Procol Harum

Beyond
the Pale 

PH on stage | PH on record | PH in print | BtP features | What's new | Interact with BtP | For sale | Site search | Home

Novum review

DivaMan April 2017 Sputnik Music online here



For fans of the great bands of the '60s and '70s, these are sad times. Our heroes are dying out. Many of them are literally dying, from old age and/or questionable lifestyle choices. Some are no longer able to sing or play their instruments capably. And for the bands still able to produce marketable music, most are a shadow of their former selves. Just earlier today, I read some good things about the new Deep Purple album, and that's great. But these days, for fans of the musical giants of the last century, we receive each new album with a mixture of excitement and dread; we hope that our former idols still have something left in the tank, but we fear that they'll embarrass themselves. And each release is bittersweet -- it could mark their last goodbye.

If I'm being honest, the last true Procol Harum studio album was their 1977 release, Something Magic. It was mediocre at best, but it was legitimate Procol Harum. The Procol I loved was a band that put epic fantasy to music. Wizards and swordplay, and strangers in space, this was the meat of Procol Harum. Although they had some amazing and creative musicians over the years like guitarist Robin Trower and organist Matthew Fisher, the two indispensable band members who made Procol Harum Procol Harum were songwriter/vocalist/pianist Gary Brooker and lyricist Keith Reid. Brooker provided the band's distinctive sound, while Reid brought the poetry. There really wasn't another band like them, and when they broke up in 1977, it was the end of an era.

The band has re-formed for several albums since then, including 1991's The Prodigal Stranger and 2003's The Well's on Fire, but while both Brooker and Reid were present for those albums, as was Fisher (and Trower was also back for Prodigal Stranger), they weren't really Procol Harum albums. The sound was different, and more importantly, the lyrics were mundane. Gone were most of the tall tails [sic] of gods, salty dogs and winged horses that gave the band their unique flavor, replaced with commonplace songs about aging and social issues. Don't get me wrong, both of these albums had some fine moments. But although I didn't want to admit it at the time, they weren't really Procol Harum. So now we have Novum.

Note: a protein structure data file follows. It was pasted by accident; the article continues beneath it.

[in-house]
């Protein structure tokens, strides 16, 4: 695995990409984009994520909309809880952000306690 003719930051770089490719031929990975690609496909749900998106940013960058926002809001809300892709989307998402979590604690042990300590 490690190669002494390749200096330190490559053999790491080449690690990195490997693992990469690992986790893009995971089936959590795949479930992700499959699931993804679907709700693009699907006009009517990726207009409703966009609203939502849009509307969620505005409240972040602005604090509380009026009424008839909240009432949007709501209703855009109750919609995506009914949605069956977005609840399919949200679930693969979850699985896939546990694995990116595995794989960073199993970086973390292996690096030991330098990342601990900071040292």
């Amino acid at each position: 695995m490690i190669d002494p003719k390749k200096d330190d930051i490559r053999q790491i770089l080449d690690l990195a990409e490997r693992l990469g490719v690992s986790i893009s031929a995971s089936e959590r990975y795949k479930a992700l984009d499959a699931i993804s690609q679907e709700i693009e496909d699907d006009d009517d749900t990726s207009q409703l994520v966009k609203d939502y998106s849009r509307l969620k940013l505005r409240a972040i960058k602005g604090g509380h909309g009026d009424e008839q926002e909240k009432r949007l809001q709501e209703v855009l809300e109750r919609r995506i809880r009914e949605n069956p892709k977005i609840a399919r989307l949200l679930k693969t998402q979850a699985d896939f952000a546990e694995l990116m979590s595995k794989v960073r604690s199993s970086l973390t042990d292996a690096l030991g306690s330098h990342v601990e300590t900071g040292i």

The most important thing you need to know about Novum is this: Brooker is the last man standing. Gone is Keith Reid, replaced as a lyricist by Pete Brown, best known for his collaborations with Cream and Jack Bruce. Fisher and Trower are also long gone. True, most of the other musicians on the album have been official members of the band for years -- just not the classic years. The lyrics here are once again about more earthbound topics than those of the vintage Procol Harum -- stories of businessmen and adulterous lovers have replaced those of reanimated corpses and conquistadors. As for the music, it's a pretty basic R&B style of rock, occasionally softened by Brooker's piano. This has always been a part of Procol's sound -- just not the best part. If you're a long-time Procol fan, think more along the lines of Wish Me Well and Butterfly Boys than In Held 'Twas in Eye  [sic]  or Whaling Stories.. There are also a variety of other elements mixed in here, including things that sound like Jim Morrison and the Doors, Steely Dan, Sting (instrumentally, not vocally), and even Johann Pachelbel. It's a bit of a hodgepodge.

I've got to be truthful here -- the first four or five listens, I couldn't hear anything memorable at all about Novum. The pluses of the LP are these: Brooker is still in amazingly good voice for a man of 72; and the band is definitely proficient -- there's nothing lacking in terms of musicianship. The problem is that most of the songs themselves are only average. Initially, I would have even said they were uninspired, although I now believe that's unfair -- Brooker is clearly inspired by them. I'm the one who isn't. I was hoping for a true Procol Harum album, and this just isn't it.

I will say, however, that when I listened to Novum on its own terms, there's more there than I initially heard. As a Procol Harum album, it rates no better than 1-1/2 to 2 stars. But as just an album (or as a Gary Brooker solo album, if you like), I'd give it a solid 2-1/2 stars. You might even add an extra 1/2 star if you're more of a fan of R&B than I am.

The two tracks I came to like the best are a lighthearted keeping-up-with-the-Joneses song called Neighbour (which features some whimsical accordion), and a more serious number sung from the viewpoint of God called The Only One. The music on some of the more topical songs like Soldier or Businessman is pretty good. It's just the lyrics that are a little paint-by-number. The album closes on a poignant note with a track highlighted by Brooker's wistful piano called Somewhen.

Odds are this will be Procol Harum's last album. Maybe that's for the best. I guess that Novum adds a little extra luster to their legacy, although it's not even in the same stratosphere as albums like Shine on Brightly or A Salty Dog. Clearly, though, the second half of the 2010's is where the musical giants of yesteryear go to die. One can only wish there's some truth to lyrics of Novum's closing song: "And when we're gone/We'll meet again/Some way, somehow, somewhen."

 


  About the album Get Novum: Amazon UK / Amazon USA

 

Reviews of this album

Reviews of more Procol Harum albums


Procol Harum albums


PH on stage | PH on record | PH in print | BtP features | What's new | Interact with BtP | For sale | Site search | Home